This symbolic status makes the study of the Declaration of Sentiments far more important than it otherwise would be. An understanding of this document is a great first step towards understanding the entire movement.

While the Declaration of Independence immediately precipitated the American Revolution the immediate effects of the Declaration of Sentiments were not so direct or immediate; the women of the country did not rise up in arms against the men of the country and it would be a long 72 years before women were given the right to vote. The importance of the Declaration of Sentiments lies its effectiveness as a rhetorical device, what it and the responses to it reveal about society at the time, and its status as a symbol for the movement, a symbol that embodies many aspects of the movement.

The Declaration of Sentiments records the major grievances of women in 1848 and these grievances reveal a great deal about the reality of the gender roles in American society. Review of the laws in place at the time can tell a student of history what the legal status of women was in theory but only primary documents like the Declaration reveal the actual conditions women lived under. The public response to the Declaration also does a great deal to illustrate society’s attitudes towards gender roles. After the Seneca Falls Convention many papers contained responses to the Declaration; most of which were extremely hostile. The articles illustrate that the men of the time were not angry about the specific complaints and measures proposed in the document but the fact that women had organized in such a manner at all. Most of these sentiments can best be summarized by a quote from an article in the Oneida Whig calling the Seneca Falls Convention, “the most shocking and unnatural event ever recorded in the history of womanity.” Knowledge of such total intellectual dismissal of women rather than popular disagreement with any particular abstract belief is essential for a true understanding of history.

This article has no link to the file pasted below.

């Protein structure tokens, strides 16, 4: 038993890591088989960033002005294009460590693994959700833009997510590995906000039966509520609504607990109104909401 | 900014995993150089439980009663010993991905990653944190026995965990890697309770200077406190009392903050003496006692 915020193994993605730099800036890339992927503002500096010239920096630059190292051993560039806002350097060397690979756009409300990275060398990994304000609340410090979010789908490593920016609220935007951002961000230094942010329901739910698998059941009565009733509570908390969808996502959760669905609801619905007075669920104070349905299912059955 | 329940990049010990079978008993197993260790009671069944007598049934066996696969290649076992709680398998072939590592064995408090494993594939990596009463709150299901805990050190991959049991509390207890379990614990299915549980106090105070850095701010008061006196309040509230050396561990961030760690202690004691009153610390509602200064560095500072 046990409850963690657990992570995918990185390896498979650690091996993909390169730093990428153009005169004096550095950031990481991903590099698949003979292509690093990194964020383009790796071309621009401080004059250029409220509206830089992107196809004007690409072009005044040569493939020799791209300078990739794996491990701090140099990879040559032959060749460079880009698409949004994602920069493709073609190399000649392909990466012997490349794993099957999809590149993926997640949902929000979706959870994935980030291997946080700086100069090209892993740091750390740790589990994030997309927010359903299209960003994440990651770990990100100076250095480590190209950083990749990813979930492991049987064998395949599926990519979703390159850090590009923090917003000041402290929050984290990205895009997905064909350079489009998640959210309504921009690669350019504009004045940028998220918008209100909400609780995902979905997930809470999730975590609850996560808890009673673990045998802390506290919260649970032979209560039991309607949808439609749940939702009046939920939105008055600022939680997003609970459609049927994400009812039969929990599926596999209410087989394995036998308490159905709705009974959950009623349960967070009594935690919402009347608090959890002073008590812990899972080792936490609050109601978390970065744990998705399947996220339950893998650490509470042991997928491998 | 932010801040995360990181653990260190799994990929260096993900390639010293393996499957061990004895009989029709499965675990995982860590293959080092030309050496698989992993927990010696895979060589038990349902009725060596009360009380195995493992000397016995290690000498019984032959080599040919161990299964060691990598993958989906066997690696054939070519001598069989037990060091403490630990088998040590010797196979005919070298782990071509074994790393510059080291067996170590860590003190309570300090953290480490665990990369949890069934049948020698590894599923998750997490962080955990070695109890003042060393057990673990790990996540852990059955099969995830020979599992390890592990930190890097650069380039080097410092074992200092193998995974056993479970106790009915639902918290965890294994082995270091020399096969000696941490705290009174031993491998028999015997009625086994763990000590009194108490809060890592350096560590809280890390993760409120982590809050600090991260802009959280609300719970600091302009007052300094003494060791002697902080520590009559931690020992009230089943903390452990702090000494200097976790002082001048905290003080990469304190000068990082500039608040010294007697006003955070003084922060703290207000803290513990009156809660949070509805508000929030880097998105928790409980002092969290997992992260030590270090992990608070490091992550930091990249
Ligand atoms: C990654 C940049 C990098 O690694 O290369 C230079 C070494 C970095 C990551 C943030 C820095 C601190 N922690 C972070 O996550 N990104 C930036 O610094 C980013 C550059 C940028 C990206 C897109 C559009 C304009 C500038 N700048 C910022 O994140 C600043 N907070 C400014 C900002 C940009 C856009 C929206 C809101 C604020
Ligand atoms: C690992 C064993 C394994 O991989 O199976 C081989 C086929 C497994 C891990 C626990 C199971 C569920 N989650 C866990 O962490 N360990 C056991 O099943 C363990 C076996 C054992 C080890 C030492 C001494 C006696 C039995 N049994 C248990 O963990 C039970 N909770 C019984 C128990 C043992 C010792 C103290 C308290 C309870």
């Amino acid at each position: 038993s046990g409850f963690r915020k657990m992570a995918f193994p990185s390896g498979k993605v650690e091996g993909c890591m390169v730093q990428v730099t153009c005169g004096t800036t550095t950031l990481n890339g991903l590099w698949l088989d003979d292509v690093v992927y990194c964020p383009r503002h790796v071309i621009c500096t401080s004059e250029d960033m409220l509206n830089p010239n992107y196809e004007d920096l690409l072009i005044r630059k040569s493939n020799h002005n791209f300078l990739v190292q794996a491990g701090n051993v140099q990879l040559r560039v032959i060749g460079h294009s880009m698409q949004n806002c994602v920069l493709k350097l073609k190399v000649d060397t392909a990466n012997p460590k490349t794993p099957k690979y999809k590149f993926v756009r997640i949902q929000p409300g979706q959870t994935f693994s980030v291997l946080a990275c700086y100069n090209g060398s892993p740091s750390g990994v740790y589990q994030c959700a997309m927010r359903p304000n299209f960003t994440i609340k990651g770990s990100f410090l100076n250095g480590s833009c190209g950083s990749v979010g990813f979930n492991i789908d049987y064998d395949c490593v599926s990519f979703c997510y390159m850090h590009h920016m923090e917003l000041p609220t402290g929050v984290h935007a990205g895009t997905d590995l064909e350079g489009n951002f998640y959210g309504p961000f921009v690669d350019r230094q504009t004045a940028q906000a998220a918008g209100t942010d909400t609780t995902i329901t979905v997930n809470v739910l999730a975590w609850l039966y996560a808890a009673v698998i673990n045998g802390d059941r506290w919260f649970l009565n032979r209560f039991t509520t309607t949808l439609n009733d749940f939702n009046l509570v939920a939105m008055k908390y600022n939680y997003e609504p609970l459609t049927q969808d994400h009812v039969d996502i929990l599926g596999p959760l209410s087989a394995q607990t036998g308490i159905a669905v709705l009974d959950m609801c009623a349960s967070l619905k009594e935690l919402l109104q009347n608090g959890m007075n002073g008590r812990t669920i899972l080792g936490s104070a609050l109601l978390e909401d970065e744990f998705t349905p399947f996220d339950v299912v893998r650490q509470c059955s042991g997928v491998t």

Study of the Declaration of Sentiments also reveals much about the nature of the entire women’s rights movement such as the role of the abolition movement as a catalyst and often interrelated cause. The two women responsible for calling the Seneca Falls Convention together were Elizabeth Cady Stanton and Lucretia Mott. The two women had met eight years before the Convention when they had traveled to the World Anti-Slavery Convention in London as representatives of some American abolitionist groups. The two women were denied seats because they were women and later met when they were both relegated to the balcony. Such occurrences were common. Many women who had mobilized for the sake of abolition became accustomed to the skills and techniques of political and social struggle, encountered discrimination, and used the fervor and techniques that had drawn them to abolition to agitate for their own rights. Thus women’s rights emerged as a kind of parallel cause to abolition and those working towards one of these ends often aided one another. The famous abolitionist Frederick Douglas for example was one of the signatories of the Declaration of Sentiments and used resources the women had not yet developed to publicize their cause. The earliest such occurrence being an article in the North Star in which Douglas called the Declaration, "grand basis for attaining the civil, social, political, and religious rights of women.”